Sunday, November 11, 2007

Where is Our Long-Range Vision?

I started thinking about this question today as I noted that it is the 25th anniversary of the Vietnam War memorial here in DC. The wall today is a highly-visited, universally-loved memorial, the icon against which other memorials have been measured. Without revealing too much of my age, I will say that I was living here in DC when the memorial was being planned in the early 80s.

At that time, the memorial was anything but the beloved treasure it has become. Instead, the design was greeted with howls of anger and outrage when a Yale architect student, Maya Lin, won the competition that had been created for the designer. Screams of protest that the designer of this memorial to American dead in Asia was to be an Asian-American. And the design itself? Instead of a soaring tribute to Americans, it would be a SLASH in the earth, a buried tomb of an embarrassment. The attacks came fast and furious. Outrage! A vile left-wing, anti-war spitting attack on the memories of our brave dead! Amazingly enough, the government's cave in to the attacks was not to change Lin's main design, but to add a standard sculpture of a trio of soldiers to it.

Of course we all know what followed - the power of the wall to reach into our collective, emotional baggage of that war continues to this day. And the right-wing screamers who couldn't stand the idea of that Asian-American woman's slash in the earth? Well now they're on the internet organizing patriotic brigades to protect the wall from attacks from those left-wing anti-war protesters who, for some reason, they believed were going to attack the wall as part of their Iraq-war protests.

I bring this up because this pattern is one that continues to play out over and over and over again. Today we hear moans and groans from the wealthy, the right-wing, the Republican conservatives who voted heart and soul for Bush because Gore or Kerry would destroy America - they bitch and moan to us about how they regret their votes for Bush and wouldn't vote for him again. And every single time I hear that I laugh at them and point out their inability to either see the big picture, or even learn from one mistake before making it a second time in 2004. And to a person they shake it off and start in on how Gore or Kerry would have destroyed America.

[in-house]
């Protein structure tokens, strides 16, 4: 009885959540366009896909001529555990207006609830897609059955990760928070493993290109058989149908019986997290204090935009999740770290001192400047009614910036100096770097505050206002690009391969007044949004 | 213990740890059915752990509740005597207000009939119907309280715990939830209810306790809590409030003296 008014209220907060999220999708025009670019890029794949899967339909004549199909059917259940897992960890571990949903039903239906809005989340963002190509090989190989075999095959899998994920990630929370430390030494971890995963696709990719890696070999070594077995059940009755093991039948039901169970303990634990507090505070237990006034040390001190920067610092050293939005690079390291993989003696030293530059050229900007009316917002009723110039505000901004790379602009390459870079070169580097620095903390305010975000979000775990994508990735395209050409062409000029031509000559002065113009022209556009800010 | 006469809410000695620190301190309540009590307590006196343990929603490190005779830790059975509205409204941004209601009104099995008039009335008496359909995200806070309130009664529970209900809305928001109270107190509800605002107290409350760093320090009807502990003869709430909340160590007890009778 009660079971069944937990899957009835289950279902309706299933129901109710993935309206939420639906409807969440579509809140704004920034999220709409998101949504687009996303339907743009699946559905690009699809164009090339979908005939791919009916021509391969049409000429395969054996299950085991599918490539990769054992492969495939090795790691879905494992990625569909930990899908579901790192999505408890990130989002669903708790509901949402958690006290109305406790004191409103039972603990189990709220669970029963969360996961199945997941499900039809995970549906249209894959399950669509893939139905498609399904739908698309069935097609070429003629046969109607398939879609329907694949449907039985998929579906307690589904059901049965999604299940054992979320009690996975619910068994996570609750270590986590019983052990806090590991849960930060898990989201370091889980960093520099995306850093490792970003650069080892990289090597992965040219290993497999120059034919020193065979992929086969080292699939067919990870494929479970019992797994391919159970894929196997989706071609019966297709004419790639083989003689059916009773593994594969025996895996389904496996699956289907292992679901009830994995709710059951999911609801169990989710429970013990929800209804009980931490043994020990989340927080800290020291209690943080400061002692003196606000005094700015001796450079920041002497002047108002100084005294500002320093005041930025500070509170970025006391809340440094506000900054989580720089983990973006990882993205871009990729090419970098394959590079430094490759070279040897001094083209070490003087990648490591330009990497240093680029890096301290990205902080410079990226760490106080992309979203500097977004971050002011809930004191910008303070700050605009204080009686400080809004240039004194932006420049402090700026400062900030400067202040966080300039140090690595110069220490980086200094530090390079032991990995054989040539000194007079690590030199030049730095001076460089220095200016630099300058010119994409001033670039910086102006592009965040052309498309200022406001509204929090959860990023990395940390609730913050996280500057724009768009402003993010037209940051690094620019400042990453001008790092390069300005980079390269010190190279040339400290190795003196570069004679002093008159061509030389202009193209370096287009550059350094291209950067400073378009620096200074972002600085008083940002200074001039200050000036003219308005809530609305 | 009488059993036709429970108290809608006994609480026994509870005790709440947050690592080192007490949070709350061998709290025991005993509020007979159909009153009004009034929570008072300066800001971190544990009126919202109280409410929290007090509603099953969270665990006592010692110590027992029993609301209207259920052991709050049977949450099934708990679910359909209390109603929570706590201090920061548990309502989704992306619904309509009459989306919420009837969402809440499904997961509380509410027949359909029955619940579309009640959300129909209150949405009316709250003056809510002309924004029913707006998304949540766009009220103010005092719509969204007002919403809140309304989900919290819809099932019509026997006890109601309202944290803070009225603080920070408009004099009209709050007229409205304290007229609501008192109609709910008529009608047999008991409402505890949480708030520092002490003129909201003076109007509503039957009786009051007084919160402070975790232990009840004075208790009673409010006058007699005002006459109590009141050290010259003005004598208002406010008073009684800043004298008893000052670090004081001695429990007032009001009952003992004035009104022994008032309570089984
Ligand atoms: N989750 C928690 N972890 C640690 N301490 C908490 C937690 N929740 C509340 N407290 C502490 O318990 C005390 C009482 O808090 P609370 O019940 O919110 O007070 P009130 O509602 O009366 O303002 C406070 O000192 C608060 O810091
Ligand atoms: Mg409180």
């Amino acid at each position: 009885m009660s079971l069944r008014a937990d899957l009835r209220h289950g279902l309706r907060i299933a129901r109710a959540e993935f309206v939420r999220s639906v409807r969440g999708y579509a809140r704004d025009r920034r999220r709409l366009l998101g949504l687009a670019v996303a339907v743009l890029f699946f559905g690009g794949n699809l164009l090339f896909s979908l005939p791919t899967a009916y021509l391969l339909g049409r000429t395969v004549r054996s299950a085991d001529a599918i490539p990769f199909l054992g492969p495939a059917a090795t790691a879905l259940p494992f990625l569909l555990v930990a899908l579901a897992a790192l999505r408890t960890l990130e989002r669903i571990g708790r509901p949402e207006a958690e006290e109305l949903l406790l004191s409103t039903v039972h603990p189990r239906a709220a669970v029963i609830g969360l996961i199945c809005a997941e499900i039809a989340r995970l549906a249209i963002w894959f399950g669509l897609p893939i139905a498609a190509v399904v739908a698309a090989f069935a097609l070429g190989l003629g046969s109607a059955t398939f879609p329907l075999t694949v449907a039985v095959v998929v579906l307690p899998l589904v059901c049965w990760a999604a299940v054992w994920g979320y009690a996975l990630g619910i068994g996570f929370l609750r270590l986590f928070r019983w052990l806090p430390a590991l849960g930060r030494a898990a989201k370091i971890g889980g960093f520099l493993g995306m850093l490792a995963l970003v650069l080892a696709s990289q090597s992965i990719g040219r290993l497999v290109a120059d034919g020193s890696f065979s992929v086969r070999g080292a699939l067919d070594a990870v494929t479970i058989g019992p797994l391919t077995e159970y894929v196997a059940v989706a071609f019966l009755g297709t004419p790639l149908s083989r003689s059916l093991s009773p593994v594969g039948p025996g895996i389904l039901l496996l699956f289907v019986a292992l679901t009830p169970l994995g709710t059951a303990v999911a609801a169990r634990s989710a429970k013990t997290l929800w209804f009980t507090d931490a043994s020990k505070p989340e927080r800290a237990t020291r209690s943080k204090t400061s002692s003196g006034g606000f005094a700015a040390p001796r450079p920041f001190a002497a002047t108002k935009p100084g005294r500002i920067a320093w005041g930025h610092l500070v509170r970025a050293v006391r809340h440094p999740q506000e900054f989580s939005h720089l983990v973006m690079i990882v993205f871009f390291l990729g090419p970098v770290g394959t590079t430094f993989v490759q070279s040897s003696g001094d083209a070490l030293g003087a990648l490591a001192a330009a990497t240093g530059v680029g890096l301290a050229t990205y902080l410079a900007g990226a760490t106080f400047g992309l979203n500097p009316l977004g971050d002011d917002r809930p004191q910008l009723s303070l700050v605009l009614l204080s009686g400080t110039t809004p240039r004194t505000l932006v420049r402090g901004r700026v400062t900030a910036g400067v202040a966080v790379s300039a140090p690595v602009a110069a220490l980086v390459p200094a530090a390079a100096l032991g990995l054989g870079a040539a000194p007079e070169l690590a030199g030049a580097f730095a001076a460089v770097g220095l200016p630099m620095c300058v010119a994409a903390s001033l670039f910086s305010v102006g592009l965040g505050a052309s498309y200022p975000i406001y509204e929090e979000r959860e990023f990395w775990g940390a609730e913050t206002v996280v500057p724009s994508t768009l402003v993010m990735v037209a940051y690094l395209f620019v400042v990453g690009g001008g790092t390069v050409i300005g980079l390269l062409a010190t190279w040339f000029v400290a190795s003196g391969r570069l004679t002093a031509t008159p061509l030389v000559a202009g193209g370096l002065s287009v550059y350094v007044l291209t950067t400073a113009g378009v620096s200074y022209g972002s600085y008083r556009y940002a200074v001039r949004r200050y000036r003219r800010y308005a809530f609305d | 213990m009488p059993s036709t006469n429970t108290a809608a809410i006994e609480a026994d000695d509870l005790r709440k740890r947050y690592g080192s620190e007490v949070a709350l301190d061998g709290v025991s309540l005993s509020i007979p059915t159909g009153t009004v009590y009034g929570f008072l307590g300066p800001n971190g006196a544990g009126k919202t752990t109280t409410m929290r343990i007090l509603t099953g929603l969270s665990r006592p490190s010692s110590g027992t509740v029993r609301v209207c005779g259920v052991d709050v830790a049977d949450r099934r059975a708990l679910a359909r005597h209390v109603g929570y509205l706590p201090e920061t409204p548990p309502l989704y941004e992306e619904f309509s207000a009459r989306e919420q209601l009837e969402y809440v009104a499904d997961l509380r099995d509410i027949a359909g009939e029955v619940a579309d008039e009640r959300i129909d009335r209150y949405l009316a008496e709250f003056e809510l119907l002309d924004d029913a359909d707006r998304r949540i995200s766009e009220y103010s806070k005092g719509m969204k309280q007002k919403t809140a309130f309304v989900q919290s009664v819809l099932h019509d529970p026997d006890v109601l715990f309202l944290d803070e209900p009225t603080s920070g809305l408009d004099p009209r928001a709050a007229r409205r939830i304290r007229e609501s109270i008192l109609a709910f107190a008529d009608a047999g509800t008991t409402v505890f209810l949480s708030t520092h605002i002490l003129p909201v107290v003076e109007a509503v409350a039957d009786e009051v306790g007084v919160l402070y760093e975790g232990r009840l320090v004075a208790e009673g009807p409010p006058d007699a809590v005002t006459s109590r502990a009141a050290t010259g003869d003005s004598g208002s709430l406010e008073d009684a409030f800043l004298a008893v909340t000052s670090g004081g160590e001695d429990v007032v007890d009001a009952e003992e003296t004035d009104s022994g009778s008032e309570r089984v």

And so the pattern continues.

2 Comments:

Blogger buckarooskidoo said...

I think it's remarkable how people have embraced the Wall...I've taught the Vietnam War as a college course a number of times, and almost everyone has seen it in person, online or as part of the "traveling wall" exhibitions. Even self-described "conservatives" find it appropriate and moving.

What hasn't changed is the fondness in certain circles in the country for military action against situations they find unacceptable. They still don't understand that most conflicts aren't amenable to a military solution, that NO ONE responds well to occupation and bullying from a superpower.

Since nothing seems capable of making them see those truths, it is incumbent upon us to make sure that they don't get anywhere near the levers of executive power.

11:59 AM  
Anonymous Mark said...

Great post LP. I didn't realize how hated the memorial was when it was being created.

6:19 PM  

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